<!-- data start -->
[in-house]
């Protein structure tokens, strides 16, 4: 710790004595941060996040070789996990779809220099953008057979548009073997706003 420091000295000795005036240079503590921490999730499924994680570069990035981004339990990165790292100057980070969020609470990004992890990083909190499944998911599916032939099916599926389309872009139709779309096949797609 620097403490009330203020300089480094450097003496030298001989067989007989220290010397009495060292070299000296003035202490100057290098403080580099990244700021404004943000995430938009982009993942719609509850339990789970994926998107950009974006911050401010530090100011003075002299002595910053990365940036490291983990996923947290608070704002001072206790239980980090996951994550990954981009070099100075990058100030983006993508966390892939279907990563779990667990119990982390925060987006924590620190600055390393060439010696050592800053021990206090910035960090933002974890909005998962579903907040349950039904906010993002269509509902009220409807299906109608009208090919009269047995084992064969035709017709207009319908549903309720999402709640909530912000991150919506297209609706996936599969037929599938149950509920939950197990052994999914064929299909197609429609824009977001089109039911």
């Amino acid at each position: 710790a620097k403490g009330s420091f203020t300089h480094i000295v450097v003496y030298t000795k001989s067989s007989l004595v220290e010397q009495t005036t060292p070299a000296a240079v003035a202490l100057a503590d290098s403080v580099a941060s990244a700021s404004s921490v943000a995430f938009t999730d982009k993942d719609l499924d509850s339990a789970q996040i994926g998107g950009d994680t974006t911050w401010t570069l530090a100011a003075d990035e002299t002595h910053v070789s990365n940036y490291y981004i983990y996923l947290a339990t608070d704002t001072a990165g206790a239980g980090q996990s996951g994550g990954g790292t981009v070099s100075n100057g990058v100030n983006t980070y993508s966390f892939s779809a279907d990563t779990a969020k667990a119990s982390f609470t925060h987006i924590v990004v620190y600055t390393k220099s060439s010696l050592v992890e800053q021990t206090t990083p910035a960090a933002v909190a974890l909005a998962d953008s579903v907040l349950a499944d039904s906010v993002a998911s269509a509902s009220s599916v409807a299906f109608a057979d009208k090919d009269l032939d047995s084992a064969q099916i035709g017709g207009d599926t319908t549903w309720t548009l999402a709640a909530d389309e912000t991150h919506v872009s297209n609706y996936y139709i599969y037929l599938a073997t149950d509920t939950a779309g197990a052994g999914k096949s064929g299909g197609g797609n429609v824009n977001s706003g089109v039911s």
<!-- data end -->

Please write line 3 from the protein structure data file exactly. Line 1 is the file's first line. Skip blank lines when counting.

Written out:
């Amino acid at each position: 710790a620097k403490g009330s420091f203020t300089h480094i000295v450097v003496y030298t000795k001989s067989s007989l004595v220290e010397q009495t005036t060292p070299a000296a240079v003035a202490l100057a503590d290098s403080v580099a941060s990244a700021s404004s921490v943000a995430f938009t999730d982009k993942d719609l499924d509850s339990a789970q996040i994926g998107g950009d994680t974006t911050w401010t570069l530090a100011a003075d990035e002299t002595h910053v070789s990365n940036y490291y981004i983990y996923l947290a339990t608070d704002t001072a990165g206790a239980g980090q996990s996951g994550g990954g790292t981009v070099s100075n100057g990058v100030n983006t980070y993508s966390f892939s779809a279907d990563t779990a969020k667990a119990s982390f609470t925060h987006i924590v990004v620190y600055t390393k220099s060439s010696l050592v992890e800053q021990t206090t990083p910035a960090a933002v909190a974890l909005a998962d953008s579903v907040l349950a499944d039904s906010v993002a998911s269509a509902s009220s599916v409807a299906f109608a057979d009208k090919d009269l032939d047995s084992a064969q099916i035709g017709g207009d599926t319908t549903w309720t548009l999402a709640a909530d389309e912000t991150h919506v872009s297209n609706y996936y139709i599969y037929l599938a073997t149950d509920t939950a779309g197990a052994g999914k096949s064929g299909g197609g797609n429609v824009n977001s706003g089109v039911s």